1,826 readers cast votes back in 2001 for their favorite African-American authors. Here we share the 50 authors who received the most votes ranked in the order of the total number of votes received.  Below are the top 15.  To see the rest, go to: http://aalbc.com/authors/top50authors.php?

# 1 — (6.24%) Toni Morrison # 2 — (5.42%) Zora Neale Hurston # 3 — (4.82%) Maya Angelou # 4 — (4.71%) J. California Cooper # 5 — (4.33%) Alice Walker # 6 — (3.94%) Langston Hughes # 7 — (3.72%) E. Lynn Harris # 8 — (3.56%) James Baldwin # 9 — (3.23%) Terry McMillan # 10 — (3.18%) Bebe Moore Campbell # 11 — (2.74%) Richard Wright # 12 — (2.57%) Walter Mosley # 13 — (2.52%) Eric Jerome Dickey # 14 — (2.41%) Sheneska Jackson # 15 — (2.19%) Octavia Butler —Copyright AALBC.com.

Source: AALBC.com’s 50 Favorite African-American Authors of the 20th Century

The New Yorker’s Tribute to the Schomburg Center for Research In Black Culture Is Everything

Newyorker

article via clutchmagonline.com

The New Yorker recently unveiled its latest illustrated cover, and it’s gorgeous.

Featuring Kadir Nelson’s stunning “Harlem On My Mind” painting, the Feb. 16 issue pays homage to the Schomburg Center for Research In Black Culture.

Nelson said he wanted his painting to be “a stylistic montage” that honors “the great Harlem Renaissance painters: Aaron Douglas, William H. Johnson, Norman Lewis, Jacob Lawrence, Elizabeth Catlett, Archibald Motley, and Palmer Hayden.”

Also included in the beautiful illustration are Black cultural giants Zora Neale Hurston, Malcolm X, James Baldwin, Billie Holiday, Duke Ellington, and the Nicholas Brothers.

Chris Rock Recites James Baldwin During Powerful MLK Day Event In Harlem

Chris Rock speaks at #MLKNow event (photo via lifestream.com)

Chris Rock speaks at #MLKNow event (photo via lifestream.com)

Chris Rock brought the powerful words of James Baldwin to life Monday during a tribute at the “MLK Now” event in Harlem honoring the late Martin Luther King, Jr.

The program, put together by the Campaign For Black Achievement and Blackout for Human Rights — organizations committed to social justice — took place at Harlem’s Riverside Church, where King delivered his riveting 1967 speech, “Beyond Vietnam: A Time To Break Silence.”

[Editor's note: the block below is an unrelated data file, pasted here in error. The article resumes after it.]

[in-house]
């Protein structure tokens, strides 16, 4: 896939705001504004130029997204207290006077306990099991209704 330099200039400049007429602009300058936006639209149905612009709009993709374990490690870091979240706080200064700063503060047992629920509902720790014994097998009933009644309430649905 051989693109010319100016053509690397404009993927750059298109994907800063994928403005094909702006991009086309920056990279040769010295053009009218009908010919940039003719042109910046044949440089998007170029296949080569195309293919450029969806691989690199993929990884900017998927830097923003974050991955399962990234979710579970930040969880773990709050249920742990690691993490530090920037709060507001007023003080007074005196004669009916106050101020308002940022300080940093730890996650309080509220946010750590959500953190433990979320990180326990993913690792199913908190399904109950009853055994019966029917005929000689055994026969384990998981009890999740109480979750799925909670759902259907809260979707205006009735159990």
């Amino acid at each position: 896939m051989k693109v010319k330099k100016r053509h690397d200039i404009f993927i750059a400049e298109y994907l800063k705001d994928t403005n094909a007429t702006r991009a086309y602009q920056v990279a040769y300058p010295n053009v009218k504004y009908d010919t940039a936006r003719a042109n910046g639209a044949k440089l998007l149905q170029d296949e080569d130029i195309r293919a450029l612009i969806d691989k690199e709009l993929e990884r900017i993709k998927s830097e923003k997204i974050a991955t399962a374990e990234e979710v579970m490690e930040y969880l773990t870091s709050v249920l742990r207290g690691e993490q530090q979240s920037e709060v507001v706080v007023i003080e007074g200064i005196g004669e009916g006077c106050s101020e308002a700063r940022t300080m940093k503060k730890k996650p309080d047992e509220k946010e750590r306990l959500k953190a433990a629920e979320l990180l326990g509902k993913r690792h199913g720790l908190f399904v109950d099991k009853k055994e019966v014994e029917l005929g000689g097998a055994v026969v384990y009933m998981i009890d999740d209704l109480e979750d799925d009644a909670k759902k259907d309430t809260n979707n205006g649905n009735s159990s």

The event attracted a bevy of black Hollywood stars, who celebrated the legacy of King and other black historical icons. Some stars paid tribute through musical performances, like India.Arie, who praised Shirley Chisholm. Others, including Rock, gave powerful recitals.

Rock, who will host the Oscars next month, read the words to Baldwin’s widely praised 1963 letter, “My Dungeon Shook.” Watch Rock’s full performance (he takes the stage around the 1:44 mark) by clicking here.

“Creed” director Ryan Coogler, also the director and a founding member of Blackout for Human Rights, served as moderator for the event and introduced stars on the stage, including Harry Belafonte, Octavia Spencer, Jussie Smollett, Michael B. Jordan and India.Arie.

article by Lilly Workneh via huffingtonpost.com

BOOKS: 13 Must-Reads by Black Authors to Add To Your Library

In light of the recent events surrounding racial and social injustice around the country, knowing our history, as part of our eternal quest to “stay woke,” is more important than ever. While many of us are experiencing a new movement unfolding right before our eyes, scholars, experts and even regular folks with stories to tell, have been putting their experiences to the page to enlighten generations.

The publishing industry suffers from the same lack of diversity and racial biases that plague society at large. While many books don’t make school reading lists or even the New York Times Bestsellers List, there are countless classics that break down the Black experience in America.